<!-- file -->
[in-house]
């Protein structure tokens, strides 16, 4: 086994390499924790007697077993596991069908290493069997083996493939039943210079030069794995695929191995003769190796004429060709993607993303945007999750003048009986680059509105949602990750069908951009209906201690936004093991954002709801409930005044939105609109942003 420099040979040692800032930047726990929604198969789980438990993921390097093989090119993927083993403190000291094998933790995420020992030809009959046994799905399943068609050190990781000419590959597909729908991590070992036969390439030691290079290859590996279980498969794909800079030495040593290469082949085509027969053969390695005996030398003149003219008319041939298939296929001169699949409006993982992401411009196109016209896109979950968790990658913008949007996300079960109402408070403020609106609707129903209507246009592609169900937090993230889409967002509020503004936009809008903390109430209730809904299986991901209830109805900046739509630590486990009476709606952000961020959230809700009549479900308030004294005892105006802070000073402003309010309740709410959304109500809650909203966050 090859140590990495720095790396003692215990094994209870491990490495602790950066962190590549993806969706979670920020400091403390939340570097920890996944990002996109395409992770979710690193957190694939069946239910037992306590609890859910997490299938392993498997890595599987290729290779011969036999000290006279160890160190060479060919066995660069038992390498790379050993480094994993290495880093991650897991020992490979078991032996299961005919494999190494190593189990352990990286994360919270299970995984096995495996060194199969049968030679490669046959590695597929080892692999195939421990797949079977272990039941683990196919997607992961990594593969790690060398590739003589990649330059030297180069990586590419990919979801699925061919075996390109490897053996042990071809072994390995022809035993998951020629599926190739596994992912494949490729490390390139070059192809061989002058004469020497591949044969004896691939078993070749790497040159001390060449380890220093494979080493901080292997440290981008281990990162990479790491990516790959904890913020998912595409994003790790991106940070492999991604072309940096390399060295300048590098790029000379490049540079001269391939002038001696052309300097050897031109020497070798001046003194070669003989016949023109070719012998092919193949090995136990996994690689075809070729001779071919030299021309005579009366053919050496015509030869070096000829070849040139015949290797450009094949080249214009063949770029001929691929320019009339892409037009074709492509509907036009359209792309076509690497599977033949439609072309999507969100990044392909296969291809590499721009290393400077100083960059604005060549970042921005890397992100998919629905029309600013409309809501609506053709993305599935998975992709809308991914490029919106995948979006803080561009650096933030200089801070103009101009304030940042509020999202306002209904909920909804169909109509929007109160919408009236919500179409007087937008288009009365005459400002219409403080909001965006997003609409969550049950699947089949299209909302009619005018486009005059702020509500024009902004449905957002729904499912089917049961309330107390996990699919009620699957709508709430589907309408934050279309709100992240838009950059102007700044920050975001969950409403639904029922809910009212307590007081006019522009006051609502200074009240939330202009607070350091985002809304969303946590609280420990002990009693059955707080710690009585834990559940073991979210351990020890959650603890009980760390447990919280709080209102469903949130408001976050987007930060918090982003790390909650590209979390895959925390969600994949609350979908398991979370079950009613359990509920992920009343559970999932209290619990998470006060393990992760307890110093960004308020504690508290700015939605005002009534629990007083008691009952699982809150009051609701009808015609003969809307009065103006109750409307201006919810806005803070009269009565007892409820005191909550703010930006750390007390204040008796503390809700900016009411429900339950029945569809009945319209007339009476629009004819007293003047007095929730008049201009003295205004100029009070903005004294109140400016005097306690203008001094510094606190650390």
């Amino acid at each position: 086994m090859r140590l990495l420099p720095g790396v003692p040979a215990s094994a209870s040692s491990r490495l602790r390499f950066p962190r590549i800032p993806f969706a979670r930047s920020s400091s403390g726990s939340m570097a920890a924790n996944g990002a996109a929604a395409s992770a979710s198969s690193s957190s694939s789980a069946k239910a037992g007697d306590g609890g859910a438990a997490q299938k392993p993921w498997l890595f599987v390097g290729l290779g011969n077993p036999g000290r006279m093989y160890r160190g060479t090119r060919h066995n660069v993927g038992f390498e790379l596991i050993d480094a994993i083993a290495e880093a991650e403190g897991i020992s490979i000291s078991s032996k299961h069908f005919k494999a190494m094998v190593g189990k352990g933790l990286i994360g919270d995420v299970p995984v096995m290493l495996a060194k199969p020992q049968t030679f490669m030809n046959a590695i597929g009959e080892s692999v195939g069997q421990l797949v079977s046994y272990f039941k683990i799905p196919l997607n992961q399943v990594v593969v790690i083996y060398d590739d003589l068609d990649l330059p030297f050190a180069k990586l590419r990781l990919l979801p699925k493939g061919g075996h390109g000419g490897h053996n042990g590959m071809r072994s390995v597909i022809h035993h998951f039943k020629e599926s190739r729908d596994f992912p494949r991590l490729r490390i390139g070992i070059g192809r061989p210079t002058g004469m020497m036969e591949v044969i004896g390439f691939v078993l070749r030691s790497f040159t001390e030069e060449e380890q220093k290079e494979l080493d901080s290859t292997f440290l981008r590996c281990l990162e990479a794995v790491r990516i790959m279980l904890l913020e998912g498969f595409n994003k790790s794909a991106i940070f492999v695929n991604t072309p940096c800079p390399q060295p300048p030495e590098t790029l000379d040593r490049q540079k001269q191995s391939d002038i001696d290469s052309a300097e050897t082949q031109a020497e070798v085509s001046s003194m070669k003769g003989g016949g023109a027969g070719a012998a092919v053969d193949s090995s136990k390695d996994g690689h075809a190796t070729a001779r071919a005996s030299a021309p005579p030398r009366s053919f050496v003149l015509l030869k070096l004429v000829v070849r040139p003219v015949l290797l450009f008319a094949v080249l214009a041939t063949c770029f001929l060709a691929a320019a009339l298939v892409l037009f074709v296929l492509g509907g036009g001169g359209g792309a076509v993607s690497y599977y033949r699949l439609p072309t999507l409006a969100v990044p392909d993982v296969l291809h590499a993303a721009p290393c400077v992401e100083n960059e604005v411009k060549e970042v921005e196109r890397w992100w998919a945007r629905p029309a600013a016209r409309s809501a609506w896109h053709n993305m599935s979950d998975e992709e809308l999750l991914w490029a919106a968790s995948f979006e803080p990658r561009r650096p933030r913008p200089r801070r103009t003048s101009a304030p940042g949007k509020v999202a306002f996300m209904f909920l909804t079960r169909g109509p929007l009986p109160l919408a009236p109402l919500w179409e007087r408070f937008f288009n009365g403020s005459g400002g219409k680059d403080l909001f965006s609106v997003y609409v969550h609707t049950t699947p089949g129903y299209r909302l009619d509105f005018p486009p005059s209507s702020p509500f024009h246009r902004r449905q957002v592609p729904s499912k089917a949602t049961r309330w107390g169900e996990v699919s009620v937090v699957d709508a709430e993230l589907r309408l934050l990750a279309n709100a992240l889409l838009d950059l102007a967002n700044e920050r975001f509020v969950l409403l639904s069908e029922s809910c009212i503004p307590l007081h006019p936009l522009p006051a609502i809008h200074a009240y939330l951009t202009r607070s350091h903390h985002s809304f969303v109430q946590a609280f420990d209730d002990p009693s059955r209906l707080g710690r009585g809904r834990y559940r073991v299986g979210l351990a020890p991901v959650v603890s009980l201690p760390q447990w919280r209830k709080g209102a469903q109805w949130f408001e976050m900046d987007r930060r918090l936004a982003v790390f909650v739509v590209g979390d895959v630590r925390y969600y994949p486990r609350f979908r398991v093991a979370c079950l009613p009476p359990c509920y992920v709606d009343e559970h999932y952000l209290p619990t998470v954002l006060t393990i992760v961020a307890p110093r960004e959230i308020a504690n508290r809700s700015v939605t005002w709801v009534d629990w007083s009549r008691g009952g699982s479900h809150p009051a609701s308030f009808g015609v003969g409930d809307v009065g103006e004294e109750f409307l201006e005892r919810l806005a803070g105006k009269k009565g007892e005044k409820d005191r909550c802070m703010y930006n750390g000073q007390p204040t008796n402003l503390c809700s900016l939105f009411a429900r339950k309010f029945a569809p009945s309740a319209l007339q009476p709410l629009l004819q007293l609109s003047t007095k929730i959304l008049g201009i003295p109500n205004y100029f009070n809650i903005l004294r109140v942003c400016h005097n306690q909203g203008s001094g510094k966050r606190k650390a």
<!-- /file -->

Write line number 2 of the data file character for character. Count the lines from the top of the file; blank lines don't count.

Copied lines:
């Protein structure tokens, strides 16, 4: 086994390499924790007697077993596991069908290493069997083996493939039943210079030069794995695929191995003769190796004429060709993607993303945007999750003048009986680059509105949602990750069908951009209906201690936004093991954002709801409930005044939105609109942003 420099040979040692800032930047726990929604198969789980438990993921390097093989090119993927083993403190000291094998933790995420020992030809009959046994799905399943068609050190990781000419590959597909729908991590070992036969390439030691290079290859590996279980498969794909800079030495040593290469082949085509027969053969390695005996030398003149003219008319041939298939296929001169699949409006993982992401411009196109016209896109979950968790990658913008949007996300079960109402408070403020609106609707129903209507246009592609169900937090993230889409967002509020503004936009809008903390109430209730809904299986991901209830109805900046739509630590486990009476709606952000961020959230809700009549479900308030004294005892105006802070000073402003309010309740709410959304109500809650909203966050 090859140590990495720095790396003692215990094994209870491990490495602790950066962190590549993806969706979670920020400091403390939340570097920890996944990002996109395409992770979710690193957190694939069946239910037992306590609890859910997490299938392993498997890595599987290729290779011969036999000290006279160890160190060479060919066995660069038992390498790379050993480094994993290495880093991650897991020992490979078991032996299961005919494999190494190593189990352990990286994360919270299970995984096995495996060194199969049968030679490669046959590695597929080892692999195939421990797949079977272990039941683990196919997607992961990594593969790690060398590739003589990649330059030297180069990586590419990919979801699925061919075996390109490897053996042990071809072994390995022809035993998951020629599926190739596994992912494949490729490390390139070059192809061989002058004469020497591949044969004896691939078993070749790497040159001390060449380890220093494979080493901080292997440290981008281990990162990479790491990516790959904890913020998912595409994003790790991106940070492999991604072309940096390399060295300048590098790029000379490049540079001269391939002038001696052309300097050897031109020497070798001046003194070669003989016949023109070719012998092919193949090995136990996994690689075809070729001779071919030299021309005579009366053919050496015509030869070096000829070849040139015949290797450009094949080249214009063949770029001929691929320019009339892409037009074709492509509907036009359209792309076509690497599977033949439609072309999507969100990044392909296969291809590499721009290393400077100083960059604005060549970042921005890397992100998919629905029309600013409309809501609506053709993305599935998975992709809308991914490029919106995948979006803080561009650096933030200089801070103009101009304030940042509020999202306002209904909920909804169909109509929007109160919408009236919500179409007087937008288009009365005459400002219409403080909001965006997003609409969550049950699947089949299209909302009619005018486009005059702020509500024009902004449905957002729904499912089917049961309330107390996990699919009620699957709508709430589907309408934050279309709100992240838009950059102007700044920050975001969950409403639904029922809910009212307590007081006019522009006051609502200074009240939330202009607070350091985002809304969303946590609280420990002990009693059955707080710690009585834990559940073991979210351990020890959650603890009980760390447990919280709080209102469903949130408001976050987007930060918090982003790390909650590209979390895959925390969600994949609350979908398991979370079950009613359990509920992920009343559970999932209290619990998470006060393990992760307890110093960004308020504690508290700015939605005002009534629990007083008691009952699982809150009051609701009808015609003969809307009065103006109750409307201006919810806005803070009269009565007892409820005191909550703010930006750390007390204040008796503390809700900016009411429900339950029945569809009945319209007339009476629009004819007293003047007095929730008049201009003295205004100029009070903005004294109140400016005097306690203008001094510094606190650390």